The Poem

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Last Updated on May 5, 2015, by eNotes Editorial. Word Count: 426

William Butler Yeats’s poem “No Second Troy” is composed of four sentences, each of them a question, and is shaped into twelve lines of iambic pentameter. The poem is a typical lyric in that it expresses the poet’s personal feelings about his love, and it remains focused on a single issue. The poet suggests through his questions that he should not blame his love for filling his life with misery because she is unable to find a proper outlet for her talents in the Ireland of her day.

The first question Yeats asks is actually made up of three parts, one entirely personal, the others more political. He asks why he should blame this woman for filling his life with misery, teaching violence to the ignorant, or encouraging class conflict. By linking these three, Yeats equates to some degree his own personal misery with what he considers to be social misery: political violence, especially when it is involved in pitting one class (the working class in this case) against another (the aristocratic class).

Once the poet establishes the harm this woman has done and exonerates her for that, he describes the woman herself and contrasts her with her milieu. He clearly states that she could not be peaceful, that she had to do violence to him or encourage violence in others, because her mind, her body, and her soul were not in harmony with her world. Her mind is noble; Yeats suggests that others in the society are not. Her beauty is not something common or ordinary or crass; instead, it is “high and solitary and most stern,” a type of beauty and character that is “not natural in an age like this.” Thus Yeats, while refusing to place blame on this woman, clearly places blame on the times and the culture that would not allow a woman of this type to find a proper release for her capabilities.

The third and fourth questions are tied together. The third seems to merely reiterate what has already been said, asking what she could have done differently, “being what she is” and given the culture of the times, but the fourth question, and final line of the poem, brings a whole other dimension to the poem by mentioning the burning of Troy. Certainly this comparison between Helen of Troy and the woman spoken of in this poem is expressed in the title, but this final image of the burning of Troy strengthens the allusion and explains, to some degree, the images used earlier in the poem.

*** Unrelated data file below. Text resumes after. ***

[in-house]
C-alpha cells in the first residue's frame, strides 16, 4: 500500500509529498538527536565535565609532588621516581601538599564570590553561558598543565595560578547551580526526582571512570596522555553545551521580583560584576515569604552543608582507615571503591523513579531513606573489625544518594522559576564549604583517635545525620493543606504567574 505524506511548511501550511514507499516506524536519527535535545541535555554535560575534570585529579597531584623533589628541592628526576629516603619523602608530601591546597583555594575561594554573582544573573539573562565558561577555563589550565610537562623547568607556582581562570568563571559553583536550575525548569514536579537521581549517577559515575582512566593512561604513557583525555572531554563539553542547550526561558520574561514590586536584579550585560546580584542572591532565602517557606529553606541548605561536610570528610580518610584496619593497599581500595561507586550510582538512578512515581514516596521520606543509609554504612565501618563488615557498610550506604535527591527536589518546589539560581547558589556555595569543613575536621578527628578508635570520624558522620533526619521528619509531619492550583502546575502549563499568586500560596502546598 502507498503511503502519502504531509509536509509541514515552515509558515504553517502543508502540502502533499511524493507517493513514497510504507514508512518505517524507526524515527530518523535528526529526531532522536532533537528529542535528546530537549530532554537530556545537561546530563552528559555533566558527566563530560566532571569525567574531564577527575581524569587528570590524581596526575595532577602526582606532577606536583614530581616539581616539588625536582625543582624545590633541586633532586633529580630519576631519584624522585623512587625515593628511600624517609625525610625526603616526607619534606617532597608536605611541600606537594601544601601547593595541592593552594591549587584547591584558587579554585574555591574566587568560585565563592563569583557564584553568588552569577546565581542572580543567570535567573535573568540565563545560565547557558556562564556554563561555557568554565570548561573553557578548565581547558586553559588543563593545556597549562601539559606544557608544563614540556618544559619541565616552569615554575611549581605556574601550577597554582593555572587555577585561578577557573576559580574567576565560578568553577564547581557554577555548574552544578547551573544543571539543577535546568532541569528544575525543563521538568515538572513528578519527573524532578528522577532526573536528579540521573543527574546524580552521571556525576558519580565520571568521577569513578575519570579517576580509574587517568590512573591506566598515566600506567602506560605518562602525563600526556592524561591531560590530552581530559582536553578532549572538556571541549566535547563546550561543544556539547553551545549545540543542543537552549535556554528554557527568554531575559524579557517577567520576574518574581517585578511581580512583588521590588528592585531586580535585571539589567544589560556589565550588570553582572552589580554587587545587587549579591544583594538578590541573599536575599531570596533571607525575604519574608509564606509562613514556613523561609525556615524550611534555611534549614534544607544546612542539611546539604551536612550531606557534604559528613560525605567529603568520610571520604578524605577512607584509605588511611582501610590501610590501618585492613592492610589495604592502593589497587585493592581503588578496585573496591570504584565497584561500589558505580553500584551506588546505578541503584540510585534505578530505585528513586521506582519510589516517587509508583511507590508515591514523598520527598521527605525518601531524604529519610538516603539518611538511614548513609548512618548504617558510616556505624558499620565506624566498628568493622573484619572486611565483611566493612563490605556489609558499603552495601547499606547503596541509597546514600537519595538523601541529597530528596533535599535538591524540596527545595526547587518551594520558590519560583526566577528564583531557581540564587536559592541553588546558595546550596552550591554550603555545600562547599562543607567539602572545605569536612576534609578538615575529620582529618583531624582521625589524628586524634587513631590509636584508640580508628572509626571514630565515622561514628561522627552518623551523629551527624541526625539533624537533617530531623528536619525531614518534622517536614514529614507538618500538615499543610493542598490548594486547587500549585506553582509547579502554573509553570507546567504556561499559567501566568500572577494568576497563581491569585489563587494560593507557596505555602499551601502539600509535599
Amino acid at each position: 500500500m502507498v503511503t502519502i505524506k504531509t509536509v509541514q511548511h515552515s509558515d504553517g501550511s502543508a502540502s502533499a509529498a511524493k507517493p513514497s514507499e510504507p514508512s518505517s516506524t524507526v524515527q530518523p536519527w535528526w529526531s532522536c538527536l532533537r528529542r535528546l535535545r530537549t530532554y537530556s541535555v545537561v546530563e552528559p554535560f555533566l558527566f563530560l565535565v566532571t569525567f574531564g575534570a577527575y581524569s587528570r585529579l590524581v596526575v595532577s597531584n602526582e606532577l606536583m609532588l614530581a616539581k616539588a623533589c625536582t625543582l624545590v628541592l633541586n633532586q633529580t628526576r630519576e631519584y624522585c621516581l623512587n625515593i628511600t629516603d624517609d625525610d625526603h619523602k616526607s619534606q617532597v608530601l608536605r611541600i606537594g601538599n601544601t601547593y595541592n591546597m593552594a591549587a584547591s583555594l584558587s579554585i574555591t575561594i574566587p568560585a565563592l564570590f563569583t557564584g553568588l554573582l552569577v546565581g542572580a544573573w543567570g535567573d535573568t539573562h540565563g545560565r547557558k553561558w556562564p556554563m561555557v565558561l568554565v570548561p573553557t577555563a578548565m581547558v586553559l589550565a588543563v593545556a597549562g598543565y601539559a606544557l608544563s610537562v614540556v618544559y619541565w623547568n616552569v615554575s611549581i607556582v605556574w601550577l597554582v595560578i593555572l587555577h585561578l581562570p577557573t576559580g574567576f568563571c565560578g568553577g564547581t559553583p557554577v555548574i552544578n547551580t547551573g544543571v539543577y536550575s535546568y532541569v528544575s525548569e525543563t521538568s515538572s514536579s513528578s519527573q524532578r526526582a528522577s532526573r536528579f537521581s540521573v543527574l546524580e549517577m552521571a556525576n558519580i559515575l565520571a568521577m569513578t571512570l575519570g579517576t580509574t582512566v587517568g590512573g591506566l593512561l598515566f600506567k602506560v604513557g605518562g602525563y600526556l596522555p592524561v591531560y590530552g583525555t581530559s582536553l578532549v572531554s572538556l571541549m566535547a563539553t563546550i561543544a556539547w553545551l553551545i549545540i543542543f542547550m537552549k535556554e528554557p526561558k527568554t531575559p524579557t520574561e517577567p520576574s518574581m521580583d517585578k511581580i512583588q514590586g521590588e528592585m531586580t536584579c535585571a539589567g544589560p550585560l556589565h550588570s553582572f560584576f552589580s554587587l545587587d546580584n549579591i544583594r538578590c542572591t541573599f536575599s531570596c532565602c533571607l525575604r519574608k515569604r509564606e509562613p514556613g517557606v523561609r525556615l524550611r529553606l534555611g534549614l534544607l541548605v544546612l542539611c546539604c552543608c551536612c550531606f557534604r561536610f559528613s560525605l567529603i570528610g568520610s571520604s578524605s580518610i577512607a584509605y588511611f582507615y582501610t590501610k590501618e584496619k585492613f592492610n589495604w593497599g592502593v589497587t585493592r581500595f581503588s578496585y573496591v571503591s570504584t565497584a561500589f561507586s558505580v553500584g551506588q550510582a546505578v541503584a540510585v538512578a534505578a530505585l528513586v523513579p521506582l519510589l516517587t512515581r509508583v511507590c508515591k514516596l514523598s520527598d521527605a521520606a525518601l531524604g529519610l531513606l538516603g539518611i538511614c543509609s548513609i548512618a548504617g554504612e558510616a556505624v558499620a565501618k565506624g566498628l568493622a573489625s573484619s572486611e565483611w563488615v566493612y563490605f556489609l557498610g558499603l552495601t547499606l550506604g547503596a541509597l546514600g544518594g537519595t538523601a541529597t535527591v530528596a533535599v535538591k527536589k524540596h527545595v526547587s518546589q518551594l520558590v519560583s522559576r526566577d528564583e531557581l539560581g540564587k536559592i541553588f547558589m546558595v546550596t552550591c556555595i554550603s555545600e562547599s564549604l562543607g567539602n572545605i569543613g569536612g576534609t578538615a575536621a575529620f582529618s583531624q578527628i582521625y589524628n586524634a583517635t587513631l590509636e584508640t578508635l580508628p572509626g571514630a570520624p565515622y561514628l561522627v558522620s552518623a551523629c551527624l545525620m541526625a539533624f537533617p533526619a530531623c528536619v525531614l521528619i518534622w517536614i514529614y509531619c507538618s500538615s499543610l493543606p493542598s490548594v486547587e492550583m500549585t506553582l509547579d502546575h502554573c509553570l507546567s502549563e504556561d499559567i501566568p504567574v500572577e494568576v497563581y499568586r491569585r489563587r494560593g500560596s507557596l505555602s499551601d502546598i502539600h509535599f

Forms and Devices

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Last Updated on May 5, 2015, by eNotes Editorial. Word Count: 433

Knowledge of Greek myth and Yeats’s biography is essential for an understanding of this poem. Yeats loved and proposed marriage many times to Maud Gonne, an Irish revolutionary patriot, but she rejected him each time. In 1903, five years before this poem was written, Gonne married John MacBride, then separated from him in 1905. Gonne is the woman spoken about in this poem and many other poems by Yeats. Here she is compared to Helen of Troy, the woman whose abduction by Paris led to the Trojan War and the final burning of that city by the Greeks. This allusion to classical myth is the literary device that drives the poem forward and gives it the unity of design that is a central facet of this poem.

Yeats is essentially asking how he could blame Maud Gonne for making his own life miserable because she is like Helen, the daughter of Zeus. Gonne, according to Yeats, could not find a proper role in a society, unless she lived in the mythic world of ancient Greece.

The metaphorical language used in the second sentence of the poem only makes sense in this context of Greek myth. The comparison between the nobility of her mind and the simplicity of a fire is not an arbitrary comparison: That fire is linked with the destruction of Troy. Similarly, the comparison between her beauty and a tightened bow refers to the violence of the Trojan War. The tightened bow of her beauty and the fire of her mind must find outlets, but because she lives in Ireland, not Greek myth, she can only bring pain and misery, not glory and victory.

Another unifying force in this poem is the rhetorical device of using the four questions to structure the poem. Less obvious is the repetition of the interrogatory pronouns that start the questions. The third question begins, “Why, what could she have done,” and this line of iambic pentameter has an extra syllable in the line; instead of a line made up of ten syllables, it has eleven. It seems clear that the first “why” could have easily been dropped; for metrical and syntactical purposes there is no reason to write “why, what”; “what” could suffice. Yet Yeats is drawing the poem tightly together, not only by using allusions to Greek myth in his title, his imagery, and his metaphors, but also by unifying his three questions asked. The first begins, “Why should I blame her”; the second begins, “What could have made her”; and the third ties these two together by asking, “Why, what could she have done.”

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